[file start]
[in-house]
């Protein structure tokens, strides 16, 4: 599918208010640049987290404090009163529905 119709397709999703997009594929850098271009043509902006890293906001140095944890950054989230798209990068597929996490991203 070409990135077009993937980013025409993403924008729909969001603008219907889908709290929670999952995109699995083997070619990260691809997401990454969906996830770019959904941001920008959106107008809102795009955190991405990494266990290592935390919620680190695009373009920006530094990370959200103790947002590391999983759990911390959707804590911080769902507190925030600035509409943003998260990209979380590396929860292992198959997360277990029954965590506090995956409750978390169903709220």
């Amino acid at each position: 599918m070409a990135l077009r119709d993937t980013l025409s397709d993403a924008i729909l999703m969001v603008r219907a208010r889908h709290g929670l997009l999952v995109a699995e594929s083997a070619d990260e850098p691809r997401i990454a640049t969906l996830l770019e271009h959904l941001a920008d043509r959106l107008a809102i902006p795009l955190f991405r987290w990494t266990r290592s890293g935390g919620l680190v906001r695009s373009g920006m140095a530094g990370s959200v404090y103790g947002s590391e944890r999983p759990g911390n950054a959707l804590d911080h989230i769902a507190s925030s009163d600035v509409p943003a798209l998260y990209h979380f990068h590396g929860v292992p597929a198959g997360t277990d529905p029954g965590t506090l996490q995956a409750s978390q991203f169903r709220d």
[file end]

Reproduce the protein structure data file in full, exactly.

[in-house]
């Protein structure tokens, strides 16, 4: 599918208010640049987290404090009163529905 119709397709999703997009594929850098271009043509902006890293906001140095944890950054989230798209990068597929996490991203 070409990135077009993937980013025409993403924008729909969001603008219907889908709290929670999952995109699995083997070619990260691809997401990454969906996830770019959904941001920008959106107008809102795009955190991405990494266990290592935390919620680190695009373009920006530094990370959200103790947002590391999983759990911390959707804590911080769902507190925030600035509409943003998260990209979380590396929860292992198959997360277990029954965590506090995956409750978390169903709220």
């Amino acid at each position: 599918m070409a990135l077009r119709d993937t980013l025409s397709d993403a924008i729909l999703m969001v603008r219907a208010r889908h709290g929670l997009l999952v995109a699995e594929s083997a070619d990260e850098p691809r997401i990454a640049t969906l996830l770019e271009h959904l941001a920008d043509r959106l107008a809102i902006p795009l955190f991405r987290w990494t266990r290592s890293g935390g919620l680190v906001r695009s373009g920006m140095a530094g990370s959200v404090y103790g947002s590391e944890r999983p759990g911390n950054a959707l804590d911080h989230i769902a507190s925030s009163d600035v509409p943003a798209l998260y990209h979380f990068h590396g929860v292992p597929a198959g997360t277990d529905p029954g965590t506090l996490q995956a409750s978390q991203f169903r709220d």